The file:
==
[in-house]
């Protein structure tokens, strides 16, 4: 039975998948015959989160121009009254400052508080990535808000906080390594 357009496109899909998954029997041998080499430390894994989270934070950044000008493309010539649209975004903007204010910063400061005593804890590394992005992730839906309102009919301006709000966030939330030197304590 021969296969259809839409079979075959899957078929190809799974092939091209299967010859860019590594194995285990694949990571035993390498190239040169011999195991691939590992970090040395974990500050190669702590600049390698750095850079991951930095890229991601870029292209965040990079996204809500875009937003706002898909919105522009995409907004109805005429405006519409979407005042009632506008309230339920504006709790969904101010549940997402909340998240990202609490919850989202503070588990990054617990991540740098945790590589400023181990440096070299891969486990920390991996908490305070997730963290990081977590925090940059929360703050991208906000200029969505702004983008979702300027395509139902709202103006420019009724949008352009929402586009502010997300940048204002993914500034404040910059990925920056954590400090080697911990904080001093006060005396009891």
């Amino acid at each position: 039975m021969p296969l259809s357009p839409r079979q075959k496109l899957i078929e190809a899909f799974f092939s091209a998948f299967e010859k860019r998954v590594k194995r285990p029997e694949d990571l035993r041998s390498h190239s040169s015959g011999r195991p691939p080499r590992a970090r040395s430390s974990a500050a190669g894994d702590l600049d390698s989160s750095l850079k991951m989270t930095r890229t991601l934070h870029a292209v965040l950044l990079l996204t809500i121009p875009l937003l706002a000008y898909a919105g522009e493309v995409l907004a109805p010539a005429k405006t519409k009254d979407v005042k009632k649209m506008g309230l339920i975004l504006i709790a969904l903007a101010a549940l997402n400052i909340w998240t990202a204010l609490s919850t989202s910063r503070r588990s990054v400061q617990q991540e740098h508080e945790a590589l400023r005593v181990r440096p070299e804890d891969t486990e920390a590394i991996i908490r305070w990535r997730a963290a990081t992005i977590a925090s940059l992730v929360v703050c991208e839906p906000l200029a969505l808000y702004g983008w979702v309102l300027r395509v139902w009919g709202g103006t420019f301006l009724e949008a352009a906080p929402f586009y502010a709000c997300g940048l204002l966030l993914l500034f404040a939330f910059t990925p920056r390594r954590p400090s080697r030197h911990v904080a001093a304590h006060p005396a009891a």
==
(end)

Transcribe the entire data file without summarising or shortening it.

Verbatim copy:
[in-house]
């Protein structure tokens, strides 16, 4: 039975998948015959989160121009009254400052508080990535808000906080390594 357009496109899909998954029997041998080499430390894994989270934070950044000008493309010539649209975004903007204010910063400061005593804890590394992005992730839906309102009919301006709000966030939330030197304590 021969296969259809839409079979075959899957078929190809799974092939091209299967010859860019590594194995285990694949990571035993390498190239040169011999195991691939590992970090040395974990500050190669702590600049390698750095850079991951930095890229991601870029292209965040990079996204809500875009937003706002898909919105522009995409907004109805005429405006519409979407005042009632506008309230339920504006709790969904101010549940997402909340998240990202609490919850989202503070588990990054617990991540740098945790590589400023181990440096070299891969486990920390991996908490305070997730963290990081977590925090940059929360703050991208906000200029969505702004983008979702300027395509139902709202103006420019009724949008352009929402586009502010997300940048204002993914500034404040910059990925920056954590400090080697911990904080001093006060005396009891």
């Amino acid at each position: 039975m021969p296969l259809s357009p839409r079979q075959k496109l899957i078929e190809a899909f799974f092939s091209a998948f299967e010859k860019r998954v590594k194995r285990p029997e694949d990571l035993r041998s390498h190239s040169s015959g011999r195991p691939p080499r590992a970090r040395s430390s974990a500050a190669g894994d702590l600049d390698s989160s750095l850079k991951m989270t930095r890229t991601l934070h870029a292209v965040l950044l990079l996204t809500i121009p875009l937003l706002a000008y898909a919105g522009e493309v995409l907004a109805p010539a005429k405006t519409k009254d979407v005042k009632k649209m506008g309230l339920i975004l504006i709790a969904l903007a101010a549940l997402n400052i909340w998240t990202a204010l609490s919850t989202s910063r503070r588990s990054v400061q617990q991540e740098h508080e945790a590589l400023r005593v181990r440096p070299e804890d891969t486990e920390a590394i991996i908490r305070w990535r997730a963290a990081t992005i977590a925090s940059l992730v929360v703050c991208e839906p906000l200029a969505l808000y702004g983008w979702v309102l300027r395509v139902w009919g709202g103006t420019f301006l009724e949008a352009a906080p929402f586009y502010a709000c997300g940048l204002l966030l993914l500034f404040a939330f910059t990925p920056r390594r954590p400090s080697r030197h911990v904080a001093a304590h006060p005396a009891a």